Thank you so much, Dr. percent.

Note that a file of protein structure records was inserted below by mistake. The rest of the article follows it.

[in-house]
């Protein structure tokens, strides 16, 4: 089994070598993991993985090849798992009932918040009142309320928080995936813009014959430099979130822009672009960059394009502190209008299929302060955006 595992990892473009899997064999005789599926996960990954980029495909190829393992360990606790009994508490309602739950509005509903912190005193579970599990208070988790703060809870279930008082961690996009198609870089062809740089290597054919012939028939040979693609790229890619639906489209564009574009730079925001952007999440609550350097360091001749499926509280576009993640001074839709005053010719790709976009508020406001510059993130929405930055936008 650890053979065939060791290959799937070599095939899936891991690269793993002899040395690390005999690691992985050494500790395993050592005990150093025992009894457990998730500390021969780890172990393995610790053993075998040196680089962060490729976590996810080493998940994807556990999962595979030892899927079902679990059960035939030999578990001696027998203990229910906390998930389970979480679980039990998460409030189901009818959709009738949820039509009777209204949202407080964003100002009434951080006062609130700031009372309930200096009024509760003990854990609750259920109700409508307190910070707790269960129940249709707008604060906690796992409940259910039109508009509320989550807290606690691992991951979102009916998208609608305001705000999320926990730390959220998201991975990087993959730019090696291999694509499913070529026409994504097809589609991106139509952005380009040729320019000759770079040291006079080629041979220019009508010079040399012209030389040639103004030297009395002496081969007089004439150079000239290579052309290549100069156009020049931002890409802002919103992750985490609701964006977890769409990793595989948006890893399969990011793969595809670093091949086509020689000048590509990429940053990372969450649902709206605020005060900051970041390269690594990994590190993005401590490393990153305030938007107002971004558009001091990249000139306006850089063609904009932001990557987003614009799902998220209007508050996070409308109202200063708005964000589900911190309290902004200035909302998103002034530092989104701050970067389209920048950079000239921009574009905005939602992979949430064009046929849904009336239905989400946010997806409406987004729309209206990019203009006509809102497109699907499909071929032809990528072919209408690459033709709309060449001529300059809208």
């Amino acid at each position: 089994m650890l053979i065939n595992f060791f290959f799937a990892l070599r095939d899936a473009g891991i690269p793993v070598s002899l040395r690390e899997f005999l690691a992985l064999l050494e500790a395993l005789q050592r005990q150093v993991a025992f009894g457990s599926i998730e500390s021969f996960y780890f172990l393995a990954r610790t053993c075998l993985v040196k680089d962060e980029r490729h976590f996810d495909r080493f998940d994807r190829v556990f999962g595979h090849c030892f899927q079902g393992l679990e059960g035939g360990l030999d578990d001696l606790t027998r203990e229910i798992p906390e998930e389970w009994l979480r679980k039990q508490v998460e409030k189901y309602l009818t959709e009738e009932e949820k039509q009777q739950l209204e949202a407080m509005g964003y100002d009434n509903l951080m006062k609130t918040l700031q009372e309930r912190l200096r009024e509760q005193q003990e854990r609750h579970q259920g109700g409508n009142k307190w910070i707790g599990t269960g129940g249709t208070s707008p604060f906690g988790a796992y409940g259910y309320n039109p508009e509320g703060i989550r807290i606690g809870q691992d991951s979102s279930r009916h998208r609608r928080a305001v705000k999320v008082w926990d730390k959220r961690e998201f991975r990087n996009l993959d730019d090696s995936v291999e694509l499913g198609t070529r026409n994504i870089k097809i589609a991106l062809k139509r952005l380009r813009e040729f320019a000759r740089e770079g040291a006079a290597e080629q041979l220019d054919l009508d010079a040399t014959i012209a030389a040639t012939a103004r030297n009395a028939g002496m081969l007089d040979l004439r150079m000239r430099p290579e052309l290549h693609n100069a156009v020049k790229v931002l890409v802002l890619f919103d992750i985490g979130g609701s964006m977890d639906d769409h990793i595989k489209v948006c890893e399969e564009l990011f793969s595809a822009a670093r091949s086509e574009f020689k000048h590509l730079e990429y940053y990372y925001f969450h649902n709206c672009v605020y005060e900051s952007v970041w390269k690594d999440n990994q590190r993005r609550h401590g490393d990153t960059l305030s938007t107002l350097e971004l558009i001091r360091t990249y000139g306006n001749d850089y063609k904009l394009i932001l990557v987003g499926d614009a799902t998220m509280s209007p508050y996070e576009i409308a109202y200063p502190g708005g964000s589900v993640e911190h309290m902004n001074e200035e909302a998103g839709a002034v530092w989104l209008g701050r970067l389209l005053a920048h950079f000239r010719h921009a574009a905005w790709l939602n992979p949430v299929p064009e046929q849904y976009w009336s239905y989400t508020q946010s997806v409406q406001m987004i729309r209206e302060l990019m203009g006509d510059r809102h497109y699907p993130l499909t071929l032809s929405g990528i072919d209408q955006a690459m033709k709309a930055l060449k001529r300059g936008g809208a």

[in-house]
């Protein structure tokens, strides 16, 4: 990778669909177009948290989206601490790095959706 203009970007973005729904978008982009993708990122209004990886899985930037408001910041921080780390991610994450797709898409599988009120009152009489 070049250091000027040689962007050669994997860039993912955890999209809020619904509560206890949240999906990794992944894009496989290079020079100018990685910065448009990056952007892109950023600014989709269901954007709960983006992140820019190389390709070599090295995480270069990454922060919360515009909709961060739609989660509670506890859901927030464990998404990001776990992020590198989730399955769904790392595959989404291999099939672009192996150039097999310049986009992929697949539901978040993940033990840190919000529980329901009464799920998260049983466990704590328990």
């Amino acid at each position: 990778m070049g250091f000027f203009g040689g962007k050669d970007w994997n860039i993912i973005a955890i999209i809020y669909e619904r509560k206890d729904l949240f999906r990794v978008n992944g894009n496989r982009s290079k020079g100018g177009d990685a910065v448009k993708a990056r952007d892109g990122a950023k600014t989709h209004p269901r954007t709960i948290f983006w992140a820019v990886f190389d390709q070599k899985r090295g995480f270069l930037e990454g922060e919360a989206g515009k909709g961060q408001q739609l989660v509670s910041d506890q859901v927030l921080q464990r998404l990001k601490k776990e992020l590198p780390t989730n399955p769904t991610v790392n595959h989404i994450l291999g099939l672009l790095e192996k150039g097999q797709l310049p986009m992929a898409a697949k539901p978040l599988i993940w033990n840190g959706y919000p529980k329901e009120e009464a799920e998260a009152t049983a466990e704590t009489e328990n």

Thank you so much. I think some of you have shared from your own experience. And I, I think you're right in certain extent, saying that we cannot. It's an organic evolution of what's happening, especially in the form in theological education. But the biggest challenge is you yourself answer to your question why there is a requirement for grassroot level training has emerged is because the failure of certain institutions have not delivered what perhaps the churches need at the end. So it has gone and produced certain, certain professionals. And I have to tell you, I remember a bishop who, too, with whom you want to do some kind of a training, and he said, a priest had to train for my Urban churches, I send my seminary, I send people to certain seminaries in the urban cities. But if I really want people to work as evangelists and missionaries, I have my own training school here, which means that it is not really the majority of the administration's not meeting their needs. But also gives us another challenge that we there are multiple ways of engaging and and there is a school for, of doing theological education. And you're right, you said that we cannot when, right when I mean theology for all, it is the accessibility of theological education to all. But it also depends, the requirement might be very different to each of the contexts. So yes, there is a difference over there. We need to make the political education accessible an item, I like that word, it should be affordable, what Taft used to say, it needs to be affordable, it needs to be accredited, it needs to be applied. And it needs to be also what is the third MP applied accredited and affordable, it needs to be affordable for people in most of the contexts. Thank you. I think that's the response. And I think many of you have contributed to the conversation that I've had over to you, Jonathan.